Cadbury announced yesterday that it will become the largest candy company in Canada to sell fair-trade-certified chocolate, a move that proponents hope will push its competitors to follow suit – but that also raises concerns about the future of the cause, wrote The Globe and Mail Aug. 26.
As the movement gains ground among consumers, some experts question whether certification bodies are embracing the growing corporate presence too eagerly.
Professor Darryl Reed, coordinator of the Business & Society Program in York’s Faculty of Liberal Arts & Professional Studies, said the changing landscape may be cause for concern as well as celebration.
Traditionally, most fair-trade-certified companies focused only on that market. But for some of the larger companies now entering the fray, fair trade is just a fraction of their overall business. This raises fears they won’t be committed to the cause, Reed said.
Although fair-trade producers selling to corporations are guaranteed a higher price, Reed wonders whether they will receive the same level of community-based support as they would from a company dedicated solely to fair-trade buying and selling. “The producers are not their primary concern,” he said. “Shareholders are.”
Finding a balance between raising consumer awareness and sticking to the movement’s original tenets could become a major challenge for fair-trade organizations, Reed said.
Three vie for Queen of the Furrow
Three young women will be vying for the Queen of the Furrow title next weekend, one of the traditions of the annual Perth County Plowing Match, including York student Brittany Graul, wrote the Stratford Beacon-Herald Aug. 25.
The competition consists of taking a turn behind the wheel of a tractor and plowing (under the guidance of a coach), an interview, a speech and answering an impromptu question, all in front of a panel of three judges.
Graul, 21, grew up on a dairy farm but is currently living in Toronto while attending York University for political science. In the future she plans to attend law school with a specialization in either corporate or environmental law. She is currently employed by the Canadian National Exhibition as its social advocacy coordinator. In her spare time, she likes to read, play soccer and work with the Law & Society Students Association, of which she is vice-president external.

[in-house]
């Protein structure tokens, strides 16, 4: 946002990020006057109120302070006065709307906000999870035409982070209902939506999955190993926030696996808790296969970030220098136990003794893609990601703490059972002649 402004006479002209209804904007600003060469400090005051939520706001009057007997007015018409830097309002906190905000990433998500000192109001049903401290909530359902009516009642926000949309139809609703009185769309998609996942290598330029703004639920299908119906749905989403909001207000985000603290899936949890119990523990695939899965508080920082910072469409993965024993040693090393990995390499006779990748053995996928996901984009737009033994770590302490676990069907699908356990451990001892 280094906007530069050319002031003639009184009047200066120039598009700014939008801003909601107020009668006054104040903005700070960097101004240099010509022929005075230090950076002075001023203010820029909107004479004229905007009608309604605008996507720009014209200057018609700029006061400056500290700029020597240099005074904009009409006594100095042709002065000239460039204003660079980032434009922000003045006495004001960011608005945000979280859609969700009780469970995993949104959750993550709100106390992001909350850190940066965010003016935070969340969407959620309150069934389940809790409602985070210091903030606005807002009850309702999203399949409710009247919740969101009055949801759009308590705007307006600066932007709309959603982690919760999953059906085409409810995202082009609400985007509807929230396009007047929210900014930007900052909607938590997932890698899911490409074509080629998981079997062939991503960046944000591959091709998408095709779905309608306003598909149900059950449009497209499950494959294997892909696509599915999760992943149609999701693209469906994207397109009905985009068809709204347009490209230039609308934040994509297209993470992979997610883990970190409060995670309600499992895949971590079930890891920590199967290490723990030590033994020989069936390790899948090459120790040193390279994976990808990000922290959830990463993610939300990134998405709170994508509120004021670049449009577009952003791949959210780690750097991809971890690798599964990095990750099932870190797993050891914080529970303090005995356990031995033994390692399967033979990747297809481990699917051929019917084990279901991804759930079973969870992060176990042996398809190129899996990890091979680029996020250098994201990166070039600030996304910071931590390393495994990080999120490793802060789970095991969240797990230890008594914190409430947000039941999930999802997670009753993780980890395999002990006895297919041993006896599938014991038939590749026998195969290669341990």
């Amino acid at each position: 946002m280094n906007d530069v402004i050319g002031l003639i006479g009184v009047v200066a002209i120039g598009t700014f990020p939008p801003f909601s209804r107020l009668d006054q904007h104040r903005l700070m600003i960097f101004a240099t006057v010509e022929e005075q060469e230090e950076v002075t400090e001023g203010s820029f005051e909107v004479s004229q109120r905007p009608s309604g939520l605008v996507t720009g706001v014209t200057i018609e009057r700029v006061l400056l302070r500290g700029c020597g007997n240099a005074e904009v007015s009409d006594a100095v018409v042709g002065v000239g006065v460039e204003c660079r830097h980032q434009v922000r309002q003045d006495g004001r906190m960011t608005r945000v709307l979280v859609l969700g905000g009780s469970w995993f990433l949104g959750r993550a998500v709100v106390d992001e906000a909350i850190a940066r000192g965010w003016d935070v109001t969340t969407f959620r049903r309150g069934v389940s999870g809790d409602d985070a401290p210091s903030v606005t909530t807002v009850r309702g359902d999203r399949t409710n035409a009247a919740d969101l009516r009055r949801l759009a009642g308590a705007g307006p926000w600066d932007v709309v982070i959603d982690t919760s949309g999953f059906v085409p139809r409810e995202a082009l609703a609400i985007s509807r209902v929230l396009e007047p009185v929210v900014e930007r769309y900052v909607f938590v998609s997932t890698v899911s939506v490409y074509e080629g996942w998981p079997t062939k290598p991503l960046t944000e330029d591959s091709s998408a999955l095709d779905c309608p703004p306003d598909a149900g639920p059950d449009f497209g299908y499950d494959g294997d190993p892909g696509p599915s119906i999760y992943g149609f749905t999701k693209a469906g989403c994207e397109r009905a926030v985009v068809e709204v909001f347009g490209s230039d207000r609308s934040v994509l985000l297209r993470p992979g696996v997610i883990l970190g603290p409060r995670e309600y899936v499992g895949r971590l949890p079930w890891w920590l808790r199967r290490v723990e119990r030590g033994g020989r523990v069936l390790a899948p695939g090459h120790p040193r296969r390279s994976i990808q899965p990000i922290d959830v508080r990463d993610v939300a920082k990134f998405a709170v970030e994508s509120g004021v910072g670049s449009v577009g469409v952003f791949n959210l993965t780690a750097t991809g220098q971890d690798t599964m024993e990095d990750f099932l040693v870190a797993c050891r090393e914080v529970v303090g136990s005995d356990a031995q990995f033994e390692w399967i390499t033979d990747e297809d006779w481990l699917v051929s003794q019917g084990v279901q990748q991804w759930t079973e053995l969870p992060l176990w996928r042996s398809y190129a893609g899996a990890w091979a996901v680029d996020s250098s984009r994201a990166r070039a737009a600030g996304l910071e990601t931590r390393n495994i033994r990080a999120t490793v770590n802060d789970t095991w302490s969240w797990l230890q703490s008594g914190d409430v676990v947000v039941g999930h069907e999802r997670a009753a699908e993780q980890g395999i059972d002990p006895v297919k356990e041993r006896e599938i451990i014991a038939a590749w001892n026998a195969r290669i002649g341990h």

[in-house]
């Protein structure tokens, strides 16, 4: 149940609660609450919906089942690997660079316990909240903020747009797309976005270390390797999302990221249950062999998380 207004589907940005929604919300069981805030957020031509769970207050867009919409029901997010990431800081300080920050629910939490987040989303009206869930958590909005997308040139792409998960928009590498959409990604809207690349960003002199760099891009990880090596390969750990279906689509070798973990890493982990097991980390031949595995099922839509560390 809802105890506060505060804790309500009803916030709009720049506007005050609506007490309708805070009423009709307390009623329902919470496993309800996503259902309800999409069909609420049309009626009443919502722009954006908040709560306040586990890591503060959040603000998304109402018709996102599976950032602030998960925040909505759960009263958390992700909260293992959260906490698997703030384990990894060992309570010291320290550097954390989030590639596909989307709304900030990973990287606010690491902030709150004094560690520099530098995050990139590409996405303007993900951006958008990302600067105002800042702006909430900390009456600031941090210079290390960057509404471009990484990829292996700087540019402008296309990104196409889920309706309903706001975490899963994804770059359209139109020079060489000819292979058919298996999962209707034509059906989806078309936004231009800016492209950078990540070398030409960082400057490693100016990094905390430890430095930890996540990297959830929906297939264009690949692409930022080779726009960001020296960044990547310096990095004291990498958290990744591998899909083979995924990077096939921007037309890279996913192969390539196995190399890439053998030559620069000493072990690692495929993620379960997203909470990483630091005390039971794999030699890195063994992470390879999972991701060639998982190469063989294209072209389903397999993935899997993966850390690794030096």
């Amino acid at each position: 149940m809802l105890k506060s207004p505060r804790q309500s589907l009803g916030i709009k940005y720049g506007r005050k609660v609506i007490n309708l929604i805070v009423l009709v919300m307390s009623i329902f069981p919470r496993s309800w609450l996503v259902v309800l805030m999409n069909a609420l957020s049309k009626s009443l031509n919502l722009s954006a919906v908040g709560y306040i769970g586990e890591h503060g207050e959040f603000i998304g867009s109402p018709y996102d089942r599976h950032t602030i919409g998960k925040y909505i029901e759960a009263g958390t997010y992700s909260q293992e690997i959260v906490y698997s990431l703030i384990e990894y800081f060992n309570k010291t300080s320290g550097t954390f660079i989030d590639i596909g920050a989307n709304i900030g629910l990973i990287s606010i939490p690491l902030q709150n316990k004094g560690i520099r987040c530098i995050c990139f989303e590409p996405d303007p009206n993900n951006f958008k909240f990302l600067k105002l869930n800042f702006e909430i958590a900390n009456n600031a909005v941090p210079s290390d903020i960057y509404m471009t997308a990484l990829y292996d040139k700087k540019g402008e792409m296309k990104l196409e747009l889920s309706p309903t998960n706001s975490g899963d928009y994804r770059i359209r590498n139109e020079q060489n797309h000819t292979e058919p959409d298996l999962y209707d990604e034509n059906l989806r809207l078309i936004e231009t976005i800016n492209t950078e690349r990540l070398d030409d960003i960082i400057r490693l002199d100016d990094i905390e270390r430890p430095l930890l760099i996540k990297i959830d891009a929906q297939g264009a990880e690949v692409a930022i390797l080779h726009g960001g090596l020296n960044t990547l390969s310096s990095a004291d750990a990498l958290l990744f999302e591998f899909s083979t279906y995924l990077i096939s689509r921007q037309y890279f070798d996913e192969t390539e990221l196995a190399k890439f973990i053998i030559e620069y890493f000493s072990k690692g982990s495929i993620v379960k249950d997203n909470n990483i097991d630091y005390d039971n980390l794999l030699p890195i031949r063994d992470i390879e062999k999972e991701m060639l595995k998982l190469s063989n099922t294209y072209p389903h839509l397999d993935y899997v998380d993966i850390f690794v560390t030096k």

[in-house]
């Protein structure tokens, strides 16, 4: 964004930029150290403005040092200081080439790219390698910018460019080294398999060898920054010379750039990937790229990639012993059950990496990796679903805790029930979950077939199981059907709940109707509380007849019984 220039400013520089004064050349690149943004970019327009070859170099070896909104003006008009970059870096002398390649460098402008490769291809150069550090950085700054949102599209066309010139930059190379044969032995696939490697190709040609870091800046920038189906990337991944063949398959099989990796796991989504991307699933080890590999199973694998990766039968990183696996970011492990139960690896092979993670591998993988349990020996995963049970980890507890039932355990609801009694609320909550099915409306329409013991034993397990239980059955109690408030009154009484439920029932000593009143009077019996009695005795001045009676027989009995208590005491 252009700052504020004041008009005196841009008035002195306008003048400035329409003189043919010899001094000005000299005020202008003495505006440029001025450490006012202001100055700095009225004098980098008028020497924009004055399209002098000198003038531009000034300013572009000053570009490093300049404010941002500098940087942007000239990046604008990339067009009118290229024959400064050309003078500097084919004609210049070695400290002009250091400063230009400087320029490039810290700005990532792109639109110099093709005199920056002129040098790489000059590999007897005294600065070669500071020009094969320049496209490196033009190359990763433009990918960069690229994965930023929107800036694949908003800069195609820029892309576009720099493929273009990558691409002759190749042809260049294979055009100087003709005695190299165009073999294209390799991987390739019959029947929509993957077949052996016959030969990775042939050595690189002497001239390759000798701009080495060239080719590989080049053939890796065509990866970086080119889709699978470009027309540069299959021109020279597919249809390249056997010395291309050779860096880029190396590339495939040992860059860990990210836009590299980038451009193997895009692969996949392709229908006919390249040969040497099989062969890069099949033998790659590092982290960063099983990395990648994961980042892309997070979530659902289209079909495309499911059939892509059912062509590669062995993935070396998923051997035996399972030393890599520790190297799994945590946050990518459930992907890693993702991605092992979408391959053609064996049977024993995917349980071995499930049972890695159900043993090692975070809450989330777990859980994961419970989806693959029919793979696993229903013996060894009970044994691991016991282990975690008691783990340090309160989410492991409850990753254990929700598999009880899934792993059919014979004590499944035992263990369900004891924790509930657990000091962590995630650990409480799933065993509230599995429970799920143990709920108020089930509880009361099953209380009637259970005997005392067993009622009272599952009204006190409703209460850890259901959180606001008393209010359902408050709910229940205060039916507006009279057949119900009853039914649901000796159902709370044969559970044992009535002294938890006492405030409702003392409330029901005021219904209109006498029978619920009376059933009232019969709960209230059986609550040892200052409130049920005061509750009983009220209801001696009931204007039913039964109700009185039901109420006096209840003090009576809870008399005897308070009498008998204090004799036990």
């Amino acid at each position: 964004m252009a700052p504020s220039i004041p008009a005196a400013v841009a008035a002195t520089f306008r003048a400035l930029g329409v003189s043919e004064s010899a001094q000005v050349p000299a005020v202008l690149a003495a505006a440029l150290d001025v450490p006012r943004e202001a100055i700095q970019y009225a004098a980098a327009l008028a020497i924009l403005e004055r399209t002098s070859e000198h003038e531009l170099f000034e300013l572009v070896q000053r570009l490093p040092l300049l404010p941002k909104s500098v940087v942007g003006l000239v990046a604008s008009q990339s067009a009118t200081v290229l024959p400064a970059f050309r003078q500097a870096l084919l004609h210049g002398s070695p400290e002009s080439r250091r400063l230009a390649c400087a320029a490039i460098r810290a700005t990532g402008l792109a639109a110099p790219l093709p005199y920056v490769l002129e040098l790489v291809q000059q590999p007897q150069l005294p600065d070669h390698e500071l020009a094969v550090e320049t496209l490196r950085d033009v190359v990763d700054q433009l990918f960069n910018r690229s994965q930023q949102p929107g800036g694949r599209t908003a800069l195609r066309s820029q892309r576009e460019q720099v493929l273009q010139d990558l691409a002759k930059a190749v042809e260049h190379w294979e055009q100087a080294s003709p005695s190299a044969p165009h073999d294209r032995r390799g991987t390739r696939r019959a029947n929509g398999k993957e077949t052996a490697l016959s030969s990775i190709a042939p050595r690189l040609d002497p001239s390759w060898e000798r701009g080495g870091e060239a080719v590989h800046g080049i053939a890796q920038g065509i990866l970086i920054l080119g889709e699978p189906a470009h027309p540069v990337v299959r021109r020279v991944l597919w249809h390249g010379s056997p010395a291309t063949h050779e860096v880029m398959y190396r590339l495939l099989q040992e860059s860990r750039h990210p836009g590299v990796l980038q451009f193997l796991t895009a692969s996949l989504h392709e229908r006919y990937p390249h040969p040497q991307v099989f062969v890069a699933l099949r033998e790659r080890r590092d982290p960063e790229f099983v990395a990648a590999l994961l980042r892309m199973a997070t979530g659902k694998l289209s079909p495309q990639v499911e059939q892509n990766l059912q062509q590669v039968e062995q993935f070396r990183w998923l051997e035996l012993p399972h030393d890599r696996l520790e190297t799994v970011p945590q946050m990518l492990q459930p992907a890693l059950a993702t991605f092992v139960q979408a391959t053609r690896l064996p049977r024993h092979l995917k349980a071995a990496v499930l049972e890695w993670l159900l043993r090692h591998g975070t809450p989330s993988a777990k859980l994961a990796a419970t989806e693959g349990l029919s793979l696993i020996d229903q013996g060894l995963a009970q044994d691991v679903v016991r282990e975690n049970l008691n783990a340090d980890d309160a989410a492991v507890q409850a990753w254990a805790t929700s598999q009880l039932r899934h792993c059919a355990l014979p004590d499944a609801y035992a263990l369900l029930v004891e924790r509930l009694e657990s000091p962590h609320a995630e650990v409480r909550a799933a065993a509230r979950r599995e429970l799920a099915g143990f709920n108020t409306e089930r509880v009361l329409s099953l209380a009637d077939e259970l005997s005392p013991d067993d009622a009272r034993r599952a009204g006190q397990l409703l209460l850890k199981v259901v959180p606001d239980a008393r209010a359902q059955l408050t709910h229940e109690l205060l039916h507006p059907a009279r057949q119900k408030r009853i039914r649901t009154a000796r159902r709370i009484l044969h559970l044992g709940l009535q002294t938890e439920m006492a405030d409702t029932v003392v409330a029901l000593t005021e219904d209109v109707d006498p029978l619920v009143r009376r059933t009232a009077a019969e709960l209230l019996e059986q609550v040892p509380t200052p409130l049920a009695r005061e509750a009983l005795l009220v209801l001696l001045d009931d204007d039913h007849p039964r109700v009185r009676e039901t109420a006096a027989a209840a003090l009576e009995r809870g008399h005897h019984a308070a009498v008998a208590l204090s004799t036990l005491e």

Former Lions coach is ‘right man for the job’
Giuseppe Politi is notorious for setting high expectations, wrote The Sudbury Star Aug. 26 in a story about the former York Lions assistant coach’s appointment as head coach at Sudbury’s Cambrian College.
As a soccer coach and player, Politi never settles for anything less than the absolute best from himself and his teammates and players, especially when it comes to loyalty, commitment and dedication.
It’s this unwavering character trait Cambrian College hopes will help keep moving its men’s soccer team to bigger and better things as they named Politi the new head coach. He also knows what it takes to win the big games. As an assistant coach with the York University men’s soccer team last season, he helped them win a national title. “From my experience at York University last year, honesty and attention to detail are cornerstones to being successful at the postsecondary level,” said Politi.
- Paul Delaney, physics & astronomy professor in York’s Faculty of Science & Engineering, spoke about the cancellation of the launch of the space shuttle on CTV News Aug. 25.